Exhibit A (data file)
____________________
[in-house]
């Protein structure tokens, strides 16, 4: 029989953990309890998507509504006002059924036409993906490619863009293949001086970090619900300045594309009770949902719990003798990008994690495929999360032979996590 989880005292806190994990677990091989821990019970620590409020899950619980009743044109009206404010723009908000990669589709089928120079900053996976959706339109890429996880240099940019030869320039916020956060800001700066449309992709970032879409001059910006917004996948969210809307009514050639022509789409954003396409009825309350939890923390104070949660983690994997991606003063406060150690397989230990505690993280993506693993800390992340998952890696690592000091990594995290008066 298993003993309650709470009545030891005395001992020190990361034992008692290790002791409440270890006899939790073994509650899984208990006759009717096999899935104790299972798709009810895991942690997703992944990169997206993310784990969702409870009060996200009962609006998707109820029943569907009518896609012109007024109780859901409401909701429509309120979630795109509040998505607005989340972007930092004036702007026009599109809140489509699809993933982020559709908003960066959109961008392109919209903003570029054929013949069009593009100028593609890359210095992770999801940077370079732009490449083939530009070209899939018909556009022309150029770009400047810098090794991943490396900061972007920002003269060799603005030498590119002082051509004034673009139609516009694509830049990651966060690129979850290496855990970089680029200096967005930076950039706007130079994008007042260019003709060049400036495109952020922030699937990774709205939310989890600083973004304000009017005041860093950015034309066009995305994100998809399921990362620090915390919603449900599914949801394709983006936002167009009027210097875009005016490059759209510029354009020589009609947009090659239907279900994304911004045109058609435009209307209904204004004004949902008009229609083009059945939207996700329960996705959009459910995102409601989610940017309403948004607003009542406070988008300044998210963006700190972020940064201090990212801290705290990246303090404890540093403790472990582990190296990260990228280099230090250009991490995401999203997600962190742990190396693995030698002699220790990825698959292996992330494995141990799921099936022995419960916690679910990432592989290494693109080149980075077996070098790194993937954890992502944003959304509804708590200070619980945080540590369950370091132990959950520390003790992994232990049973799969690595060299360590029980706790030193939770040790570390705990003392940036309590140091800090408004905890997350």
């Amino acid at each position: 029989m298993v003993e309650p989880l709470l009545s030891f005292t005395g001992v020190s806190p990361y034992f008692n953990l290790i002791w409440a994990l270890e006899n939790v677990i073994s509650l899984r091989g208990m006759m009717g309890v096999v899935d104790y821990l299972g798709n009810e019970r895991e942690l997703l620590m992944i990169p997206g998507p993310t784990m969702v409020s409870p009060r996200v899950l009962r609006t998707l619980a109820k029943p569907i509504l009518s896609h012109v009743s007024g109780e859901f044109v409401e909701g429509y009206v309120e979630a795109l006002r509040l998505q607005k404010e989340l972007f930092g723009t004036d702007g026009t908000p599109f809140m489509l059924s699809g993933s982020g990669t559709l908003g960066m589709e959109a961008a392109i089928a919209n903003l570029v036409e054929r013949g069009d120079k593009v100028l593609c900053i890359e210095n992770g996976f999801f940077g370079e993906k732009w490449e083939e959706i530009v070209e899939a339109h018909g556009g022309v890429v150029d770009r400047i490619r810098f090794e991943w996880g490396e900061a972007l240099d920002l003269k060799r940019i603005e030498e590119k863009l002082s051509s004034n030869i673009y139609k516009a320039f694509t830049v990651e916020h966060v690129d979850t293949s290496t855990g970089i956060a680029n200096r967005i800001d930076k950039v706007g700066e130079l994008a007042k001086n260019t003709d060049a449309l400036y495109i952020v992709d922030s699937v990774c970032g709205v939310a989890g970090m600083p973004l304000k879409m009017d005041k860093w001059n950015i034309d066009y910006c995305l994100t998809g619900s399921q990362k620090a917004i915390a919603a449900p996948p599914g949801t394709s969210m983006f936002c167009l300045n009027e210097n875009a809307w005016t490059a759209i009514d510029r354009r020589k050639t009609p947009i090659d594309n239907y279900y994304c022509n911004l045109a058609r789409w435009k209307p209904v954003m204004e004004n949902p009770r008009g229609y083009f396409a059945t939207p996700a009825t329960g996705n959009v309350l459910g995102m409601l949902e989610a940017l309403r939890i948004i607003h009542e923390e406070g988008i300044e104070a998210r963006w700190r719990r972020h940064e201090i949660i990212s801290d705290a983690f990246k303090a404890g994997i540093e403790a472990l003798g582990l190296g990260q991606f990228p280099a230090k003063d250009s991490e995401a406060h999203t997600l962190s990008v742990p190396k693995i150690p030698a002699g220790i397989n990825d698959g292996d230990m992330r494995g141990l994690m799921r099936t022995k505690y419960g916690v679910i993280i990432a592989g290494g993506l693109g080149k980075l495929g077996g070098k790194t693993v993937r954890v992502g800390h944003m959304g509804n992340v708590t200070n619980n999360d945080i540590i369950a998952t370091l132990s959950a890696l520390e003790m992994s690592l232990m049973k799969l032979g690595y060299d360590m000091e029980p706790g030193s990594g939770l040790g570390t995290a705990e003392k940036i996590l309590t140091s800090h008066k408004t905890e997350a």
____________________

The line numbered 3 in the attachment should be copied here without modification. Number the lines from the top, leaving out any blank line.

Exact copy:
């Amino acid at each position: 029989m298993v003993e309650p989880l709470l009545s030891f005292t005395g001992v020190s806190p990361y034992f008692n953990l290790i002791w409440a994990l270890e006899n939790v677990i073994s509650l899984r091989g208990m006759m009717g309890v096999v899935d104790y821990l299972g798709n009810e019970r895991e942690l997703l620590m992944i990169p997206g998507p993310t784990m969702v409020s409870p009060r996200v899950l009962r609006t998707l619980a109820k029943p569907i509504l009518s896609h012109v009743s007024g109780e859901f044109v409401e909701g429509y009206v309120e979630a795109l006002r509040l998505q607005k404010e989340l972007f930092g723009t004036d702007g026009t908000p599109f809140m489509l059924s699809g993933s982020g990669t559709l908003g960066m589709e959109a961008a392109i089928a919209n903003l570029v036409e054929r013949g069009d120079k593009v100028l593609c900053i890359e210095n992770g996976f999801f940077g370079e993906k732009w490449e083939e959706i530009v070209e899939a339109h018909g556009g022309v890429v150029d770009r400047i490619r810098f090794e991943w996880g490396e900061a972007l240099d920002l003269k060799r940019i603005e030498e590119k863009l002082s051509s004034n030869i673009y139609k516009a320039f694509t830049v990651e916020h966060v690129d979850t293949s290496t855990g970089i956060a680029n200096r967005i800001d930076k950039v706007g700066e130079l994008a007042k001086n260019t003709d060049a449309l400036y495109i952020v992709d922030s699937v990774c970032g709205v939310a989890g970090m600083p973004l304000k879409m009017d005041k860093w001059n950015i034309d066009y910006c995305l994100t998809g619900s399921q990362k620090a917004i915390a919603a449900p996948p599914g949801t394709s969210m983006f936002c167009l300045n009027e210097n875009a809307w005016t490059a759209i009514d510029r354009r020589k050639t009609p947009i090659d594309n239907y279900y994304c022509n911004l045109a058609r789409w435009k209307p209904v954003m204004e004004n949902p009770r008009g229609y083009f396409a059945t939207p996700a009825t329960g996705n959009v309350l459910g995102m409601l949902e989610a940017l309403r939890i948004i607003h009542e923390e406070g988008i300044e104070a998210r963006w700190r719990r972020h940064e201090i949660i990212s801290d705290a983690f990246k303090a404890g994997i540093e403790a472990l003798g582990l190296g990260q991606f990228p280099a230090k003063d250009s991490e995401a406060h999203t997600l962190s990008v742990p190396k693995i150690p030698a002699g220790i397989n990825d698959g292996d230990m992330r494995g141990l994690m799921r099936t022995k505690y419960g916690v679910i993280i990432a592989g290494g993506l693109g080149k980075l495929g077996g070098k790194t693993v993937r954890v992502g800390h944003m959304g509804n992340v708590t200070n619980n999360d945080i540590i369950a998952t370091l132990s959950a890696l520390e003790m992994s690592l232990m049973k799969l032979g690595y060299d360590m000091e029980p706790g030193s990594g939770l040790g570390t995290a705990e003392k940036i996590l309590t140091s800090h008066k408004t905890e997350a």